Grammar school pupil, 16, who had a ‘fear of failure’ and told his family he wanted to die was found dead in a park after taking a heroin overdose, inquest hears
- Oliver Sharp, then 16, was a star pupil at Manchester Grammar School
- He was diagnosed with Asperger’s Syndrome and Attention Deficit Disorder
- He excelled for the first few years at the school but began to decline in 2016
- He attempted suicide a number of times but was told he shouldn’t be sectioned
A grammar school student who suffered from mental health issues and a ‘fear of failure’ died from a fatal heroin overdose, an inquest heard on Tuesday.
Oliver Sharp, 16, was a former student of Manchester Grammar School (MGS), and was found dead in a secluded area of Gatley Hill Park on 18 October last year.
The schoolboy had left home on the evening of 17 October 2018 after telling his parents he was going for a walk. He took a fatal heroin overdose and was found by a dog walker early the next morning. He was taken to hospital but had already died.
Oliver had been receiving treatment for Aspergers Syndrome and Attention Deficit Disorder (ADHD) and had told his parents that he wished to die.
His parents added that he had said he ‘wanted the help that he desperately needed.’
The schoolboy from Stockport had run away, self harmed and taken heroin and painkiller overdoses a number of time in the two years before he died.
Oliver had found the idea of transitioning from children’s to adult’s mental health services difficult and had gone missing a number of times. His battle with his mental health began in April 2016 and he took heroin and painkiller overdoses a number of times
Oliver excelled in his first few years at grammar school in Manchester and had been pushed forward at school, going into Year 7 a year early.
He was described as an ‘exceptional footballer’ and a high achiever in all academic subjects.
But, mental health issues began to surface in April 2016.
His mother, Gail Sharp, told Stockport Coroners Court that the first signs of his downturn was when he stopped doing his schoolwork. He then started to become more angry.
‘At first we thought it was just down to hormones and then it came to light that Ollie was self-harming after I saw a bandage on his arm,’ she added.
Mrs Sharp then went through the school and Oliver was given Cognitive Behavioural Therapy but just a few weeks later he told his parents that he had taken an overdose of painkillers. The 16-year-old was then placed under the Children and Adult Mental Health Services (CAMHS) in Stockport.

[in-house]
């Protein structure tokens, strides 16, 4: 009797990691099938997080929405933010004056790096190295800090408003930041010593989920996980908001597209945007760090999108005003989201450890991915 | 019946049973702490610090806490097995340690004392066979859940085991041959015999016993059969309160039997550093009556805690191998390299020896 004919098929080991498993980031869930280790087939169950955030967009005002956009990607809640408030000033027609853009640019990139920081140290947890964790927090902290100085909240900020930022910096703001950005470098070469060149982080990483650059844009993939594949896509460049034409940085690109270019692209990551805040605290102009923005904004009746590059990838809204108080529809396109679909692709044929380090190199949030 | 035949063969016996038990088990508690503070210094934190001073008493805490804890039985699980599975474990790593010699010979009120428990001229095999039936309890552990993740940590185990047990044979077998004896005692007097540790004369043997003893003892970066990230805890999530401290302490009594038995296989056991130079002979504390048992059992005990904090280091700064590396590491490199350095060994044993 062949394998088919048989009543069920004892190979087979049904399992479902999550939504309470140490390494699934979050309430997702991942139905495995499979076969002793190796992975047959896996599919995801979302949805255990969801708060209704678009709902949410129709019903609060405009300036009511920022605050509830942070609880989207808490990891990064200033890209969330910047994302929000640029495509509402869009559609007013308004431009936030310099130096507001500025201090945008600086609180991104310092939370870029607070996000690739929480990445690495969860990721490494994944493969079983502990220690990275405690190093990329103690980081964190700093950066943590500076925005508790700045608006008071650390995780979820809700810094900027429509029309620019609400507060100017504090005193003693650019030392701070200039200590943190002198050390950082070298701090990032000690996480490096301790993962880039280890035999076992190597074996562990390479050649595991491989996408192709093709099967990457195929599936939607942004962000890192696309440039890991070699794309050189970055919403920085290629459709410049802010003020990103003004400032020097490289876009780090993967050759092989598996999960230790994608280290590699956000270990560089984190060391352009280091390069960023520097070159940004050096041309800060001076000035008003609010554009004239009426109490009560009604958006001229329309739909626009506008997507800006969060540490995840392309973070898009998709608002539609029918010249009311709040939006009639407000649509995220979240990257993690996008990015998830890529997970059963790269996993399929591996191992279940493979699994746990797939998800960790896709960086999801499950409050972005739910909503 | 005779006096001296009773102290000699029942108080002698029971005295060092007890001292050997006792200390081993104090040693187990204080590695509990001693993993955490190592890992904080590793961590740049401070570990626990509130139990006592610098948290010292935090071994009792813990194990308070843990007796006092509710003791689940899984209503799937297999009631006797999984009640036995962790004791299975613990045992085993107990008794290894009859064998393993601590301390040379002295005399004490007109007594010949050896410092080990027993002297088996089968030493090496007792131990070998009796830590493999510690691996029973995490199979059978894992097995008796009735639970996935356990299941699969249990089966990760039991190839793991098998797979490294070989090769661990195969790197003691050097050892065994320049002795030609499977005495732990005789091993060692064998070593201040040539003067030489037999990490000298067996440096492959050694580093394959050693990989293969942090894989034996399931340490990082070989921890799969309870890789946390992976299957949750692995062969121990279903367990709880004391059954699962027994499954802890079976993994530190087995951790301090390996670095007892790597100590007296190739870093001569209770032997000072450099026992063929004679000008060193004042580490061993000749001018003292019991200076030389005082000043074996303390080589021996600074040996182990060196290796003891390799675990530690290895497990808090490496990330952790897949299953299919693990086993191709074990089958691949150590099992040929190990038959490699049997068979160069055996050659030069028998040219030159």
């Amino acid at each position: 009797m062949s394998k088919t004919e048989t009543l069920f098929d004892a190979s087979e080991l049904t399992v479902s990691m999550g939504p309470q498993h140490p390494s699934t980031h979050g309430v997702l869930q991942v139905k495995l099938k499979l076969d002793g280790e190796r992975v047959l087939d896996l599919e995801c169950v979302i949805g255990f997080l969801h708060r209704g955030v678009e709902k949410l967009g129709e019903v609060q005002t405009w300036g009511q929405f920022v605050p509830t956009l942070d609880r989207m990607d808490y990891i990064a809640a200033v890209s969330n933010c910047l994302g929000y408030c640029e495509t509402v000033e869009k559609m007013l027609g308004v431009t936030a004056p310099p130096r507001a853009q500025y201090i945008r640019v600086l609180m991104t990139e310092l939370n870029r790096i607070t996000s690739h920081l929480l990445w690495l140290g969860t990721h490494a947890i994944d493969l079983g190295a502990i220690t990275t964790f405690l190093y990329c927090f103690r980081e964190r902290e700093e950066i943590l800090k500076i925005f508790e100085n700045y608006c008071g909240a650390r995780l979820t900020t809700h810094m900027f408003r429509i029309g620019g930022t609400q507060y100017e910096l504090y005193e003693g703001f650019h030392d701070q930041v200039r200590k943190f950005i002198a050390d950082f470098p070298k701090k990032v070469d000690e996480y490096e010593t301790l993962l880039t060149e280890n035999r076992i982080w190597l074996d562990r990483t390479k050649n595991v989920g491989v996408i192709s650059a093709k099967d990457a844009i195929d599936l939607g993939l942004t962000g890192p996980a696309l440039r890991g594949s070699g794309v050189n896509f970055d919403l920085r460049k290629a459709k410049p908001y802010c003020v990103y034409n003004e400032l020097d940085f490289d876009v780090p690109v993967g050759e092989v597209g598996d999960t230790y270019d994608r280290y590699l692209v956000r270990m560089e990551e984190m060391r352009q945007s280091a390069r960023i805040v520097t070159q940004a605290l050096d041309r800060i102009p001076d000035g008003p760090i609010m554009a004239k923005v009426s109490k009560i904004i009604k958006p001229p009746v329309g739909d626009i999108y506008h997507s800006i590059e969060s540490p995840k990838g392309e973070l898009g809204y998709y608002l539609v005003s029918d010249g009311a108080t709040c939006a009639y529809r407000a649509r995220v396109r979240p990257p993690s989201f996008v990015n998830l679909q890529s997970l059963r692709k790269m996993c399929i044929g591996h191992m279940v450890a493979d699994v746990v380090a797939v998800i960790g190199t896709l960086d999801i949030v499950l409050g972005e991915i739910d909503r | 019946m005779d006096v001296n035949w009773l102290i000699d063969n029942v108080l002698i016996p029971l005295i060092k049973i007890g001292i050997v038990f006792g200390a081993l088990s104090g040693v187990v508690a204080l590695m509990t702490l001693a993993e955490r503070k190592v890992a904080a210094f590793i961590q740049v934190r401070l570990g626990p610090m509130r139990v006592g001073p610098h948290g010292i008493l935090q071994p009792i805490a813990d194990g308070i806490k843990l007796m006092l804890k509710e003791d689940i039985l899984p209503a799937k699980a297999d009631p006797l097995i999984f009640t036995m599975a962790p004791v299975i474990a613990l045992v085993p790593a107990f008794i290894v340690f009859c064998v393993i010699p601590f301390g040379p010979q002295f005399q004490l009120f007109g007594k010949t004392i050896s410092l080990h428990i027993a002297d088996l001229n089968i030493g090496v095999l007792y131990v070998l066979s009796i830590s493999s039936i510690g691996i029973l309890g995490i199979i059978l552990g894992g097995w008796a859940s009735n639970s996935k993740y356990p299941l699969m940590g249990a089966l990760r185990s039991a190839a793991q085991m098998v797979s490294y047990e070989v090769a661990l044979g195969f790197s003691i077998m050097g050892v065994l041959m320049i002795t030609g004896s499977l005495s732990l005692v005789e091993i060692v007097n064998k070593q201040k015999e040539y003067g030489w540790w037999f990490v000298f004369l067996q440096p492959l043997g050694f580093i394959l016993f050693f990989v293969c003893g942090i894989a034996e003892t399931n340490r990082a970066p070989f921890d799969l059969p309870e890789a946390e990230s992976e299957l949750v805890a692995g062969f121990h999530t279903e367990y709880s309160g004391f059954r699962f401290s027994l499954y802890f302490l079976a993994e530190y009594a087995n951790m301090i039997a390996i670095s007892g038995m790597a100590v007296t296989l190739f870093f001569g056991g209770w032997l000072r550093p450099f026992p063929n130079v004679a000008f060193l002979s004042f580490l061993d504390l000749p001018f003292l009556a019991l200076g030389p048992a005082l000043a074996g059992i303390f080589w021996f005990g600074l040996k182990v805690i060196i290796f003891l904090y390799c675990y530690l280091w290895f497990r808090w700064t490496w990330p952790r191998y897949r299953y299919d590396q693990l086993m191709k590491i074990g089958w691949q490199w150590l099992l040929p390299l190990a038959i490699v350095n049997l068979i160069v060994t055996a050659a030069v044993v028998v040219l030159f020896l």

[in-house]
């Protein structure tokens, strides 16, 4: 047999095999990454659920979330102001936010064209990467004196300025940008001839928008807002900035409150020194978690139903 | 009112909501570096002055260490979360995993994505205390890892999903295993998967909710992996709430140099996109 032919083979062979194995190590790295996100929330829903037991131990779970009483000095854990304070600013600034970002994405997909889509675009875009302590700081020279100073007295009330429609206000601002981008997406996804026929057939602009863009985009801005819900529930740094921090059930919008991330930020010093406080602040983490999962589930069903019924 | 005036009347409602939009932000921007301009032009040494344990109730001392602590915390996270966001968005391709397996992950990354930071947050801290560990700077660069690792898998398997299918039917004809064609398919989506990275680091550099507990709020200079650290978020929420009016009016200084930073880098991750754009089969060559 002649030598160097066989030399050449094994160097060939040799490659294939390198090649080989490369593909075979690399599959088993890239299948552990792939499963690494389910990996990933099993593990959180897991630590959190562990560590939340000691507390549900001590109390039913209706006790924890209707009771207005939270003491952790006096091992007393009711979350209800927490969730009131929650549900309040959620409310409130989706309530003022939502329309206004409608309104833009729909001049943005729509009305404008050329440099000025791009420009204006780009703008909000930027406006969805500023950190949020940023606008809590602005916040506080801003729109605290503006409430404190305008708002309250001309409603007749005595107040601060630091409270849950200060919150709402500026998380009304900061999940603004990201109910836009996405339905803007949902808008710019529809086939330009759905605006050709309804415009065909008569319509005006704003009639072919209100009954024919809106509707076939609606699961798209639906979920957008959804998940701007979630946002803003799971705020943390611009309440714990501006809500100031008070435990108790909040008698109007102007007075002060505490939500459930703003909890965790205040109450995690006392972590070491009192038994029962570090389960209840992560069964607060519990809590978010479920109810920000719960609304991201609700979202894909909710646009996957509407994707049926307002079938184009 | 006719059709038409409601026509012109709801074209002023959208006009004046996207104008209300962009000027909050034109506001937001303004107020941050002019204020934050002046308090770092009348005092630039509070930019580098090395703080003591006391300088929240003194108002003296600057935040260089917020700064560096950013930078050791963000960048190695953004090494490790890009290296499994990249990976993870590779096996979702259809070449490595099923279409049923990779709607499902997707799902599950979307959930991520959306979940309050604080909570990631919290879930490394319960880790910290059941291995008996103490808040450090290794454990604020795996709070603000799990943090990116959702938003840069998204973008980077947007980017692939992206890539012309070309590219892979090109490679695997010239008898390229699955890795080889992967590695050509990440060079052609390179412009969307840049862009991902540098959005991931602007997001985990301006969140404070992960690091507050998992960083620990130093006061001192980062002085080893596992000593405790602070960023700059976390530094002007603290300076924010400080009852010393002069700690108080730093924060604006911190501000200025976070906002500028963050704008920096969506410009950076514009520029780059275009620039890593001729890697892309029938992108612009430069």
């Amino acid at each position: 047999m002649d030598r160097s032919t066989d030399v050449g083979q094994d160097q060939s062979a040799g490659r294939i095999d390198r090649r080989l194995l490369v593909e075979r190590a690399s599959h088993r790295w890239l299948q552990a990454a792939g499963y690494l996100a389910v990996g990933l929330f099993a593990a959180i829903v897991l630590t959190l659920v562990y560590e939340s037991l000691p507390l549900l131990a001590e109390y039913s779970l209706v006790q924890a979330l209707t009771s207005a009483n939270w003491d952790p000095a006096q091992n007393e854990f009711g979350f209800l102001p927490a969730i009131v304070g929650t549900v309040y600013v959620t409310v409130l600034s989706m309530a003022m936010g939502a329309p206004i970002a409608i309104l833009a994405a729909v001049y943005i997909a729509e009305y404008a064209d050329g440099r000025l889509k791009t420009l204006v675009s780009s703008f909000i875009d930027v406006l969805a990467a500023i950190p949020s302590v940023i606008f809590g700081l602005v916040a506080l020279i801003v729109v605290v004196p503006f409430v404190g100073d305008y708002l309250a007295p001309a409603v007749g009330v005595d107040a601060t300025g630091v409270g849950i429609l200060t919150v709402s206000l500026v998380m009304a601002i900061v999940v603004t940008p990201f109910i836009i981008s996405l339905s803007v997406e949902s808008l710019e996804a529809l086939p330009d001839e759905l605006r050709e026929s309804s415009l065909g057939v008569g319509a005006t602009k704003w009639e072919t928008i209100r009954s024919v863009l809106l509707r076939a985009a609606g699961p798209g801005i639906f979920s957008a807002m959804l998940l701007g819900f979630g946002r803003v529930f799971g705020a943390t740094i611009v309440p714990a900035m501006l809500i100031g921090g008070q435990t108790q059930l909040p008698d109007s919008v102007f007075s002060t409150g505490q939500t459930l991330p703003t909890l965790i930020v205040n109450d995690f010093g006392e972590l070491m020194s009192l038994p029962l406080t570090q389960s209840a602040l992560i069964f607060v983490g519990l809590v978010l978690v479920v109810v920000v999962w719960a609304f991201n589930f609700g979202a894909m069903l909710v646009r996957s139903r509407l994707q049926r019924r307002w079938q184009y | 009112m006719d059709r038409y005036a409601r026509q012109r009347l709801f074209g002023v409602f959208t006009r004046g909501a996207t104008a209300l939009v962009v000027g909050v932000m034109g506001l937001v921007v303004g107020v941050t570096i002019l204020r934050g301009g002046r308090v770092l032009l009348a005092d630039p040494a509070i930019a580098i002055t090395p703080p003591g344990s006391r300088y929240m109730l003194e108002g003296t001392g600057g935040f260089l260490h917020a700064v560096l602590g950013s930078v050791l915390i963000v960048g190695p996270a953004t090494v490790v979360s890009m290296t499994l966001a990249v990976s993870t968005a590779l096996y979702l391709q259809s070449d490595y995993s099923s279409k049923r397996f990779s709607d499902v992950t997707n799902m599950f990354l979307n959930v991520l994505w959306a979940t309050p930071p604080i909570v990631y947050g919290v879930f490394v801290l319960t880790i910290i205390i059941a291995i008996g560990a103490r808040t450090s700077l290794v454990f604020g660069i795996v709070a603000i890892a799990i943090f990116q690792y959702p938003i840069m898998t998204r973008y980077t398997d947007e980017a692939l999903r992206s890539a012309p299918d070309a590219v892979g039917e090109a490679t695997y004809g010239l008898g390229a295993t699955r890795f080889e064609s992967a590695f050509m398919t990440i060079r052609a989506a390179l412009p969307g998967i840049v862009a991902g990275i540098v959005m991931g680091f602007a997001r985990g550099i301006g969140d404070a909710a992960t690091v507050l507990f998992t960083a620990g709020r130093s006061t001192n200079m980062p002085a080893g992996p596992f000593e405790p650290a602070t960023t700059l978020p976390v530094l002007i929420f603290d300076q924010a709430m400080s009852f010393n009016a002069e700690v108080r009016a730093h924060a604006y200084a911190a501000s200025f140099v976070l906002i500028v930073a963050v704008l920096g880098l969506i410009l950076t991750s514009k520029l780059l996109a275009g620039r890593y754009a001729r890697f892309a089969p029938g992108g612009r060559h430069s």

Despite a summer of relative stability, Oliver’s mental health began to decline again at the end of 2017 and his mother was told there was ‘no appointment available’ when she tried to get him help at CAMHS.
He then tried to commit suicide at the family home just after New Year and told his mother at the hospital that he ‘could not say’ what was making him so sad.
His father recalled him saying that he ‘want[ed] the help that he desperately needed.’
Oliver attended the Manchester Grammar School up until 2017. He was described as a ‘bright pupil’ and an ‘exceptional footballer.’ He also excelled in all his academic subjects
He moved to Beech Hall school in Macclesfield to repeat the year after an overdose but struggled with being called autistic and didn’t attend school when his mood was low
Oliver set out to sit two GCSE’s despite having recently been in hospital but was unable to re-sit the exams.
He wrote his name on the exam papers without completing the tests.
CAHMS psychiatrist Dr Parthiba Chitsabesan said that Oliver was ‘incredibly’ bright’ but that his emotional and social IQ was not in line with his academic IQ.
Oliver was then moved to Beech Hall School in Macclesfield in September 2017 to repeat the year but he failed to attend lessons and his moods fluctuated.
A speech and language therapist who met Oliver throughout the year said that the schoolboy had difficulties with the ‘autism’ label, believing he didn’t have it. Christy Wheatley, SENCo and Speech and Language Therapist at Beech Hall School said that he only went to lessons when his mood was stable.
‘It was the fear of failure that I think made him not go. And the fear of not being as clever as everyone tells him he is,’ she added.
According to the Manchester Evening News, Oliver had found the idea of transitioning from children’s to adult’s mental health services difficult and had gone missing a number of times.
Police recovered him from a motorway bridge once and he took himself to Manchester Royal Infirmary but was discharged.
Though all this lead to a heroin overdose in September 2018, Oliver’s parents were told that he would not benefit from being sectioned under the Mental Health Act.
The treatment he was provided included antidepressant tablets and home visits from community mental health services.
He reportedly became paranoid, thinking the police were tracking him and watching him through his computer.
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